Following an after-hours pelvic exam, this UVU nurse was quietly asked to resign

In total, four women have reported Derrick Pickering to law enforcement. He has filed a defamation countersuit against one woman, saying she falsely accused him to boost her career as a social media “influencer.”

(AP Photo | Rick Bowmer) This Nov. 14, 2019, photo shows the campus of Utah Valley University in Orem, Utah.

By the time nurse practitioner Derrick Pickering left his six-year job in Utah Valley University’s student clinic, two patients had reported him to campus police: One alleged he touched her inappropriately, while a second said she felt he pressured her into having an unnecessary pelvic exam.

But those reports did not lead to any disciplinary action, according to an open records request to the university. The reason he left the job in February 2021 — revealed in a newly unsealed search warrant — is because campus administrators asked him to resign after he performed a pelvic examination after hours without a medical assistant present.

The university did not fire Pickering, however. And it doesn’t appear that university officials ever reported the nurse practitioner to licensing officials.

That meant his care went unscrutinized, and that his patients — and possibly future employers — were left unaware questions had been raised about it. And in the three years since he left UVU, he has twice more been accused of inappropriately touching patients — these times while conducting cosmetic procedures at Belle Medical’s Draper location.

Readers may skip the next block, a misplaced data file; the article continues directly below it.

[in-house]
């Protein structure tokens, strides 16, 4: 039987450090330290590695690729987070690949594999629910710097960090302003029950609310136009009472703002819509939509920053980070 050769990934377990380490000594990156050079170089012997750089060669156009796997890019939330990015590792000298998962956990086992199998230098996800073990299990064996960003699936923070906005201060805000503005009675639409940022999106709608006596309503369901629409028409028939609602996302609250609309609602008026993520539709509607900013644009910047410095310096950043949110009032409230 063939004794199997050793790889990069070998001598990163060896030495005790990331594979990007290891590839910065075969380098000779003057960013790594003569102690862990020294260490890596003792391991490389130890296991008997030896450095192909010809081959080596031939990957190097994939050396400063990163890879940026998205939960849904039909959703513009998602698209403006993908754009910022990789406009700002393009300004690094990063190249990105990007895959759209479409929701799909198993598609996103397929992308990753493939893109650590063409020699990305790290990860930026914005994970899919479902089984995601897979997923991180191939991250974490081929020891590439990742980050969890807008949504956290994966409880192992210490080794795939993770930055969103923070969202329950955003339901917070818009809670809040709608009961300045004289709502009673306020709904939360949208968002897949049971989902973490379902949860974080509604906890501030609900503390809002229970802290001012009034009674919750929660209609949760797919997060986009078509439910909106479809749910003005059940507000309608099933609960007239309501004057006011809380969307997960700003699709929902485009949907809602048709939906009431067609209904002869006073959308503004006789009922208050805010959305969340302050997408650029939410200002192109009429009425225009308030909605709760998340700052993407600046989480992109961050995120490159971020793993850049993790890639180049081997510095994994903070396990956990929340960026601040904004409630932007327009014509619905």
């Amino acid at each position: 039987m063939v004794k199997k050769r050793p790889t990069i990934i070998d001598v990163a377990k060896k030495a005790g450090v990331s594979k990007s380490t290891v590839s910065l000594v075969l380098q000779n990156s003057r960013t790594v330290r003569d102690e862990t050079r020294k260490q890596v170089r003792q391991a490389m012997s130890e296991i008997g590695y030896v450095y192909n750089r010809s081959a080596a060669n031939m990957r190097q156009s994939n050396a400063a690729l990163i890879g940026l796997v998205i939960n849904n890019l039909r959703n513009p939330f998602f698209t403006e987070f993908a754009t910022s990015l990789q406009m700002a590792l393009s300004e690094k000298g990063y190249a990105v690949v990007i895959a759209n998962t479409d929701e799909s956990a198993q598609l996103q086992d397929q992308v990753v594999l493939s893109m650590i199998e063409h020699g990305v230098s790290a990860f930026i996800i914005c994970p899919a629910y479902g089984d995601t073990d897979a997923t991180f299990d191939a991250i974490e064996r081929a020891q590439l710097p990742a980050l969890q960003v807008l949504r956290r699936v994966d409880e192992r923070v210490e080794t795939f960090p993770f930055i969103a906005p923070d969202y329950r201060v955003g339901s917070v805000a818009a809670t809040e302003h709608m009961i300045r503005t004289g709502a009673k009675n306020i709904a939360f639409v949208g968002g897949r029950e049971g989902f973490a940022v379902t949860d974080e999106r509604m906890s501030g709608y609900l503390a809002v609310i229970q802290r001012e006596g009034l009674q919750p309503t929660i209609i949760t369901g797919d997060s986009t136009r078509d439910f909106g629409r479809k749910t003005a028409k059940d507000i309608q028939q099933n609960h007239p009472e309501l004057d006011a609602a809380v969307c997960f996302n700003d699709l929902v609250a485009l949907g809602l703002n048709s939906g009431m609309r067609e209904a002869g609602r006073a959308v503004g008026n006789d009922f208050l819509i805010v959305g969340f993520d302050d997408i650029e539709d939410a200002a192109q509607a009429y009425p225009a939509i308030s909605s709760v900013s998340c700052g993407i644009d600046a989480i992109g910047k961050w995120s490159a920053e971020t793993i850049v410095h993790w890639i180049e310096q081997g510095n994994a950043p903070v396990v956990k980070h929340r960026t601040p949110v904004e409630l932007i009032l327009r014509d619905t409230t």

Pickering was the subject of a February Salt Lake Tribune investigative report, which detailed how these four women went to police but officers were dismissive of the early disclosures, records show — either not fully investigating or telling the first three women they were not describing criminal misconduct.

The affidavit that supported the request for a search warrant, which was unsealed in March, is part of Draper police’s current investigation after a fourth woman reported Pickering.